“Earl was a confirmed segregationist. “Jimmy Carter's daddy, I knew him before he died,” recalled Bobby Rowan, once a state senator from Enigma, Georgia. “He was a redneck, hard-nosed, hard-driving Southern plantation owner.” He called his African American tenants “niggahs.” but years later, Miss Lillian staunchly defended her late husband. “Oh, he said things,” she told a reporter in 1976. “He believed in the black man's inferiority, but he was no different from all those people around here and all over the country who are now trying to pretend they were never prejudiced. Earl would have changed... It annoys me to hear people denounce him when he was simply a Southern man who lived at a certain time.”

And from page 22, more historical context on the rural south: 

Jimmy's childhood was steeped in the old South. It was then, and arguably has struggled to remain, a nation within a nation, a foreign province that just happens to exist within the boundaries of the Yankee realm. A conquered territory. In the words of W. J. Cash, the author of the deeply melancholic 1941 classic The Mind of the South, “The South is another land.” Carter himself read the book in the late 1940s. Cash wrote in the anguished voice of a southern intellectual from South Carolina, and his critical portrait of the states that embrace for doomed Confederacy is heartfelt and sadly poignant. He wrote of the South's capacity for violence, it's inherent intolerance and “attachment to fictions and false values.” But the region's greatest vice, he argued, was its “attachment to racial values and a tendency to justify cruelty and injustice in the name of those values... and despite changes for the better, they remain its characteristic vices today.”

Cash was writing in the late 1930s, describing precisely the “sleepy old hamlets” in cotton fields that were scenery of Jimmy Carter's childhood. A belief in white supremacy permeated the red-baked clay earth of South Georgia. It defined the culture of Plains and other small towns across the old South. It was a culture that could foster both moments of gentleness and episodes of what the Mississippi journalist Willie Morris labeled “unthinking sadism.” Like Faulkner, Morris was one of a legion of astute southern writers who spent their writing lives exploring the curious gulf between the region’s “manners and morals, the extraordinary opposition of its violence and kindliness.” That was the way things were and, it seemed, always had been. The defining mystery of the future president’s childhood was how he nevertheless was molded into something quite alien from his South Georgian racist culture.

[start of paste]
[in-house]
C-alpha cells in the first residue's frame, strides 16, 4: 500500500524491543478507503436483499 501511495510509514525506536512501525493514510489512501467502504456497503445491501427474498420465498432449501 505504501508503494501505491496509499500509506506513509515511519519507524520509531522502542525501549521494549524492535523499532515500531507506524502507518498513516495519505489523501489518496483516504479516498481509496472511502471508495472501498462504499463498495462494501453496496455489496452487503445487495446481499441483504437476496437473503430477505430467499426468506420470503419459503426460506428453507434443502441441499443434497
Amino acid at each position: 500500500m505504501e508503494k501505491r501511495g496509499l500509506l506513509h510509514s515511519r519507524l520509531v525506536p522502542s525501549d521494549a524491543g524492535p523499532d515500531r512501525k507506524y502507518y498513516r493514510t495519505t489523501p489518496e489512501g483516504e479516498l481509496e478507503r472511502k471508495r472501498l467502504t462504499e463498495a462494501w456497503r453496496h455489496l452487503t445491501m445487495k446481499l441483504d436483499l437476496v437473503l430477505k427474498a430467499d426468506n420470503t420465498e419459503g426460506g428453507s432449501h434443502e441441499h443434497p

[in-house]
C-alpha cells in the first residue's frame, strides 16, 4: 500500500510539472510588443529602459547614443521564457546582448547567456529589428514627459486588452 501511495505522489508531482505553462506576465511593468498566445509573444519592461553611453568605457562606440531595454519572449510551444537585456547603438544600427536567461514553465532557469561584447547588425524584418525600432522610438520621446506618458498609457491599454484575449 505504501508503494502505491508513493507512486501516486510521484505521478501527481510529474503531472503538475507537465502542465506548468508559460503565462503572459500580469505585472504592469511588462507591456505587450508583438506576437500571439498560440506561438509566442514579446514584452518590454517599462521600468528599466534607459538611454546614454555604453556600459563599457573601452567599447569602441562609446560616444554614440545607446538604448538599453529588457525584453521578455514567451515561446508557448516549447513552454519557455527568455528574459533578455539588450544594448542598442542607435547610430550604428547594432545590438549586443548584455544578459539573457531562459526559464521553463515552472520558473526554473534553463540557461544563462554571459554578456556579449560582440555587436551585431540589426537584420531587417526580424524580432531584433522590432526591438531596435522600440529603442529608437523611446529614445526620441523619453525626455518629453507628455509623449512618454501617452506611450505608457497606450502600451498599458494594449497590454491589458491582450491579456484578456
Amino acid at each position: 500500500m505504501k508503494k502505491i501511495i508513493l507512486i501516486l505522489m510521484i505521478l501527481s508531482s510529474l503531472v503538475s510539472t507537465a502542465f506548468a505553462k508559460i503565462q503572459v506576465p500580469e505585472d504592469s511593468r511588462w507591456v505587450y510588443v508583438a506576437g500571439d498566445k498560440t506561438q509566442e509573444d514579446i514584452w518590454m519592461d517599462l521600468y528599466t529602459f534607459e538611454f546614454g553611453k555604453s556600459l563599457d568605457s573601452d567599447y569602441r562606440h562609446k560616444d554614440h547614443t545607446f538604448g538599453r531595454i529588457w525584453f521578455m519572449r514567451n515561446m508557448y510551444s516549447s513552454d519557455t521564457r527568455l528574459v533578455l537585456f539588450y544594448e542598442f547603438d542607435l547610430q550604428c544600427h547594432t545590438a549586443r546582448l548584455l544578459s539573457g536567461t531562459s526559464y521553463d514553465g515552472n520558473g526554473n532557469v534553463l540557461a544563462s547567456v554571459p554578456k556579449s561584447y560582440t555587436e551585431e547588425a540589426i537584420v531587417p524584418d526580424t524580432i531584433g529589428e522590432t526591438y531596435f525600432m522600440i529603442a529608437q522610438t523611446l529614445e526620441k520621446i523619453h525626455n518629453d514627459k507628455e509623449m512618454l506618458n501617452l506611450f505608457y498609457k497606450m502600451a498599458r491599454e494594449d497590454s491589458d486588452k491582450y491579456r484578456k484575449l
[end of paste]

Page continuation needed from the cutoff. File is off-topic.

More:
There are more passages that use the words "rural," "country," "redneck," and such, but I'll save those for a future post.  

Monday, January 17, 2022

How definitions of "rural" impact grant eligibility

Jonathan Ahl of Missouri Public Radio reported today on how varying federal definitions of "rural" impact which communities are eligible for federal funds for improvements like broadband.  Ahl reports from two contiguous counties in Missouri, Texas and Phelps.  Texas County's population is just 24.487, while Phelps County's population is nearly double that, at 45,000.  Bottom line: Phelps County is more populous and has a stronger tax base, but it gets greater benefits from federal broadband programs because it is farther--as the crow flies--from a metro area than is Texas County.  But since the counties sit right next to each other, it's only farther by a matter of degree.  And by other measures, Phelps County is less rural.  It's got a greater population and a higher population density.   The story doesn't talk about this, but it's also presumably got more human capital for chasing grant funding.    

Here are some excerpts from the story, starting with this one about Houston, the county seat of Texas County:  

Houston struggles with infrastructure, and city administrator Scott Avery was looking for ways to bring high-speed internet to town.

SCOTT AVERY: There's a federal grant that I was looking at with the broadband. There's a ton of federal grants. One of them defines rural as more than 100 miles from a metro area. Well, I'm less than 100 air miles from Springfield, so I don't qualify.

AHL: Springfield is a metro area of about a half a million, and it's an hour and 40 minute drive away on two-lane roads, but only 90 miles as the crow flies. So for that grant, this small town that prides itself on country life wasn't rural enough. About an hour north in Rolla, Mo., it's a different story.

Then there is this about Rolla, the county seat of Phelps County to the north: 

I'm on the pedestrian overpass above Interstate 44 at one of the four exits into Rolla. Right ahead of me is Phelps Health. It's a big hospital with its own cancer center. Off to the left, Missouri S&T - it's a high-tech research institution with 6,000 students. But this town of 20,000 - it's more than 100 miles away from Springfield and St. Louis. So according to that broadband grant, this is rural.

LOU MAGDITS: When I look at the city of Rolla, I don't think it meets the definition - any of the definitions - of rural.

AHL: Lou Magdits is the mayor of Rolla. He spends a lot of time telling people about Rolla's amenities, its airport, numerous manufacturing plants and high tech sector. And while his city didn't apply for that particular broadband grant Houston was shut out of, Magdits doesn't shy away from grants intended to help small towns.

MAGDITS: If a grant come down that was tied to rural, I would probably self-justify it by saying, you know, look; the Rolla and its periphery probably could meet that definition.

Bottom line:  Tiny Houston doesn't qualify for funding because it is marginally closer to metropolitan Springfield while larger Rolla and Phelps County do.   Let's face it:  doesn't make a lot of sense.